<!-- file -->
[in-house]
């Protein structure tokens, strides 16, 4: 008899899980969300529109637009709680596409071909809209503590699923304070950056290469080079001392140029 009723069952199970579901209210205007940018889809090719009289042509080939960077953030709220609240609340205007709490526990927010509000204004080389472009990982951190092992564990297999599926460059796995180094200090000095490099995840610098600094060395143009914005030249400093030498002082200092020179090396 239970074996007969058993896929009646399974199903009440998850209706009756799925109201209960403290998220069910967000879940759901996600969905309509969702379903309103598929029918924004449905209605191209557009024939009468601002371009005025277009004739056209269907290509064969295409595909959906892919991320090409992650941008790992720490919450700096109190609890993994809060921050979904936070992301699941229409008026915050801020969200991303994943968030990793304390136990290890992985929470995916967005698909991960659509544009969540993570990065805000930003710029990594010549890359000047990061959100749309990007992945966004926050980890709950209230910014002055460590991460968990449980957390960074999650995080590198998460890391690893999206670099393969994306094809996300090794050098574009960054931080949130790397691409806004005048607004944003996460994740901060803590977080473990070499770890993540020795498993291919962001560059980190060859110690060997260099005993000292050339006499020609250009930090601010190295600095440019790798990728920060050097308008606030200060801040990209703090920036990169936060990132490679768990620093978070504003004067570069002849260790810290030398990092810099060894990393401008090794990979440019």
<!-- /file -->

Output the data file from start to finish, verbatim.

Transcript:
[in-house]
């Protein structure tokens, strides 16, 4: 008899899980969300529109637009709680596409071909809209503590699923304070950056290469080079001392140029 009723069952199970579901209210205007940018889809090719009289042509080939960077953030709220609240609340205007709490526990927010509000204004080389472009990982951190092992564990297999599926460059796995180094200090000095490099995840610098600094060395143009914005030249400093030498002082200092020179090396 239970074996007969058993896929009646399974199903009440998850209706009756799925109201209960403290998220069910967000879940759901996600969905309509969702379903309103598929029918924004449905209605191209557009024939009468601002371009005025277009004739056209269907290509064969295409595909959906892919991320090409992650941008790992720490919450700096109190609890993994809060921050979904936070992301699941229409008026915050801020969200991303994943968030990793304390136990290890992985929470995916967005698909991960659509544009969540993570990065805000930003710029990594010549890359000047990061959100749309990007992945966004926050980890709950209230910014002055460590991460968990449980957390960074999650995080590198998460890391690893999206670099393969994306094809996300090794050098574009960054931080949130790397691409806004005048607004944003996460994740901060803590977080473990070499770890993540020795498993291919962001560059980190060859110690060997260099005993000292050339006499020609250009930090601010190295600095440019790798990728920060050097308008606030200060801040990209703090920036990169936060990132490679768990620093978070504003004067570069002849260790810290030398990092810099060894990393401008090794990979440019």